It would be different if you were in charge of a group, but you're just in charge of yourself! Take it easy! I think the most important part of your preparation is your French lessons -- although when I went to Paris in April, a lot of people were jumping in speaking English to me immediately, and I speak fluent French! I almost felt like I was in London -- the image of the surly French waiter who refuses to speak English is certainly out of date!

Anyway, I love using the evening to plan my next day. So much depends on the weather, your mood, how tired you are...just let it happen!

Don't hesitate to send me emails if you have some specific questions. I could go on and on.

Marie said...

Hello b! I think that you would love the forum. There is a lively commenting community. It is a a Franco- Anglo mix of like minded people. I would like to meet you too when you come to Paris! I could introduce you to the 'natives!'

Randal Graves said...

I think all the preparation and the inevitable letdown comes from some subconscious fear that whatever dream one is pursuing won't come true. On the surface, you know it is - plane tickets, reservations, all the other ephemera associated with it - but there's a supernova of that fright and whether it'll be as good (or worse or too different) that whatever idealized creation we had previously dreamed up.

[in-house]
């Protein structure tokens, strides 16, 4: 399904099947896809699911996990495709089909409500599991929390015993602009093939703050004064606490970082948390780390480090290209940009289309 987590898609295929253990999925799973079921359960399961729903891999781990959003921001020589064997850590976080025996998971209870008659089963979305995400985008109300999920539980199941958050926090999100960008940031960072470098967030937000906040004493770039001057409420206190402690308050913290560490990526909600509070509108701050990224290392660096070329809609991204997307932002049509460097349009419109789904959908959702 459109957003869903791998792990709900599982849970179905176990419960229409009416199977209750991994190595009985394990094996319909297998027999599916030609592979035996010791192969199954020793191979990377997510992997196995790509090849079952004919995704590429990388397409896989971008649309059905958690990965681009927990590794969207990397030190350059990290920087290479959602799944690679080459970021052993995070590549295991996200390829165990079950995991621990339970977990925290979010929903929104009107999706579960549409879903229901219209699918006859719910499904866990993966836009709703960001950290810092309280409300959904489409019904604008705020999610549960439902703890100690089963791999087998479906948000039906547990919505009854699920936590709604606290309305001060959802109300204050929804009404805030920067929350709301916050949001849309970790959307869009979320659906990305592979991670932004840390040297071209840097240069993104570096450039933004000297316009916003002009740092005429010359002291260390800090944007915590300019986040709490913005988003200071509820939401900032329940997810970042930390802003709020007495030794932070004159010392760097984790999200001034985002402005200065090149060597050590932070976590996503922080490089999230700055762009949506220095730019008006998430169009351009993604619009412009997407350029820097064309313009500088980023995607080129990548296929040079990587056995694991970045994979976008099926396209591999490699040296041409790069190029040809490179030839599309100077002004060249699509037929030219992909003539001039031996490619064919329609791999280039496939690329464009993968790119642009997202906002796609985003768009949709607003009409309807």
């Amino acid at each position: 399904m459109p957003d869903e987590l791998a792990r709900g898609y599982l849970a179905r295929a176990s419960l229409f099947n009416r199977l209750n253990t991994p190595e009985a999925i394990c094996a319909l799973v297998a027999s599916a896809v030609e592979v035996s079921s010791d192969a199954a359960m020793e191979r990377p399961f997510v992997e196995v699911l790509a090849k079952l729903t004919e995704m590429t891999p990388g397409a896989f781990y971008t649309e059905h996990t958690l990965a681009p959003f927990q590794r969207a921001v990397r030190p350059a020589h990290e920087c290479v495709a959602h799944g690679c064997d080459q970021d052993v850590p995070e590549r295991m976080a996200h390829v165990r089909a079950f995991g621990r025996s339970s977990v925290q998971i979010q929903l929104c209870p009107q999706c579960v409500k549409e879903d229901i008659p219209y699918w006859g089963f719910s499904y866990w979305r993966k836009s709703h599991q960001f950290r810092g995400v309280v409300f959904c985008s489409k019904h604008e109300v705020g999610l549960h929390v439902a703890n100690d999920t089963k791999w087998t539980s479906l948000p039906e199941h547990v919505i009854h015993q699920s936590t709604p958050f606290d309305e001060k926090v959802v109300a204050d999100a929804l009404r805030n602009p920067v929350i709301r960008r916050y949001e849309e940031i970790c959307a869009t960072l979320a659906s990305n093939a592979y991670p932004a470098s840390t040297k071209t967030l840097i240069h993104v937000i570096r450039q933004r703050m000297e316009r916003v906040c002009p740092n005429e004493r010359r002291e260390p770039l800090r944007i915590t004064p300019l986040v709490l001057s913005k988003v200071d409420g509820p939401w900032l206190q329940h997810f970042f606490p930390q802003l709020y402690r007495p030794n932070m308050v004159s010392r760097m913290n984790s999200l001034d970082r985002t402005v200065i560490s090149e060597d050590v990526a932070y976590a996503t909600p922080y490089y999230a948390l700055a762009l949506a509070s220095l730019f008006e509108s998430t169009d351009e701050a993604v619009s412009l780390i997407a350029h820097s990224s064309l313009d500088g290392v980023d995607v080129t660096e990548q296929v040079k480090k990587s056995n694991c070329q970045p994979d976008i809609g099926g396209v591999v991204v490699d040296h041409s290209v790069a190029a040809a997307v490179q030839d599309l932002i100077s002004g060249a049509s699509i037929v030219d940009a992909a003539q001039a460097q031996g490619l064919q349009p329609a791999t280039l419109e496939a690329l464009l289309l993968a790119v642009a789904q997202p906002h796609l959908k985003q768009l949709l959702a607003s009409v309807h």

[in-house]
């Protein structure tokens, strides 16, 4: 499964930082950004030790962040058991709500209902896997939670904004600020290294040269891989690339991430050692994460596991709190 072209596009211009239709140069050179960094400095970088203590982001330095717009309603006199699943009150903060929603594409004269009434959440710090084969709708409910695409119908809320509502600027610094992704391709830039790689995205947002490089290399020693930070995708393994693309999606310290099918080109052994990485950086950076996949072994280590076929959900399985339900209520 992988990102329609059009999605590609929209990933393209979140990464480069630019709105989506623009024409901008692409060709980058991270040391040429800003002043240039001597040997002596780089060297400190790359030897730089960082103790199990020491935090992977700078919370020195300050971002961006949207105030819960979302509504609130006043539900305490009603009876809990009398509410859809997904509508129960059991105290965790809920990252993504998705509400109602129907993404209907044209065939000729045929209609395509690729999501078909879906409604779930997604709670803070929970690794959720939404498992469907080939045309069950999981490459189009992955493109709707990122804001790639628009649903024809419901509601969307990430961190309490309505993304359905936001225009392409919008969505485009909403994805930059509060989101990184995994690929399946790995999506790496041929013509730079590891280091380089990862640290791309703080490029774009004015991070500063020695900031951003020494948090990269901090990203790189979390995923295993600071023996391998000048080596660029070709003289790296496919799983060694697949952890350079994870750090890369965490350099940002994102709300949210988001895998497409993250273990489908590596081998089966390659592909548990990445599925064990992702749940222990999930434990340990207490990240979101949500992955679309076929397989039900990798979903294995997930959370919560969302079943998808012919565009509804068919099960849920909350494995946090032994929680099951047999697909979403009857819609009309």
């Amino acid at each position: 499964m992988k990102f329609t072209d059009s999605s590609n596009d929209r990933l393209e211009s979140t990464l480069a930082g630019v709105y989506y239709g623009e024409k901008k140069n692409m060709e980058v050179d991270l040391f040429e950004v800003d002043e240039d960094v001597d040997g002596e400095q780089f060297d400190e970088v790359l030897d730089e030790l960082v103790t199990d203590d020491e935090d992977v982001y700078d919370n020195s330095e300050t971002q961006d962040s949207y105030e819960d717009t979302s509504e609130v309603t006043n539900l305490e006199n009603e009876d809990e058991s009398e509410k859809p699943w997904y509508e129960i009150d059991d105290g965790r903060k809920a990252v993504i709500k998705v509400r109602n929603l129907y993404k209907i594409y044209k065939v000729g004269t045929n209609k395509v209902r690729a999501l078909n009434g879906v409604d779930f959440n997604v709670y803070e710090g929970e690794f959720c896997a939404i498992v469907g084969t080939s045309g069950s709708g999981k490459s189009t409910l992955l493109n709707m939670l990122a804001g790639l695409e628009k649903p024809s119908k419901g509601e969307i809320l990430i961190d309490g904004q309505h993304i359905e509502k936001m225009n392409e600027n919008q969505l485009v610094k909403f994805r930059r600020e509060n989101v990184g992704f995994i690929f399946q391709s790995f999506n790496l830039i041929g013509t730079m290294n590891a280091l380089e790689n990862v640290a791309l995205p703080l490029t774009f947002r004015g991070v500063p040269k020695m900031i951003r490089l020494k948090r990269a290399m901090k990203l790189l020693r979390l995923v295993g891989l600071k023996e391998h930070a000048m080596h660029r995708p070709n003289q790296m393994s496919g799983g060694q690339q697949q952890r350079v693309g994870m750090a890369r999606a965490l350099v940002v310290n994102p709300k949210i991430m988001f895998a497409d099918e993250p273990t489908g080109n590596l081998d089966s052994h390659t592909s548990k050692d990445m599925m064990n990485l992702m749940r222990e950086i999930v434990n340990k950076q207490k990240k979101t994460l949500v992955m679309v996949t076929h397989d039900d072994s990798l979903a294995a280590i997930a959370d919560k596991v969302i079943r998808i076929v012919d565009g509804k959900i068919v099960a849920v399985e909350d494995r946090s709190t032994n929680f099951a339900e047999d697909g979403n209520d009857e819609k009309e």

For some something like this would be "hey, let's go to Paris (or London or Vienna) and see x, y and z. It'll be great!" And they'll have a wonderful time, take some pictures, toss them in an album, and look at them from time to time.
For others, like yourself, it's something far more visceral and vital. Thus, heightened emotions and apprehension and blinding zest, all pulling you in a million directions. It's bound to be draining. :)

Lothian said...

"It seems ridiculous at times, thinking that we might be afraid to pursue what seems like a simple and relatively easy dream such as spending a month in Paris."

This line almost made me cry as there are so many things in my life I would love to pursue (and places to visit) yet fear of the unknown is keeping me away. Good for you for facing the fear and beating it!!

susan said...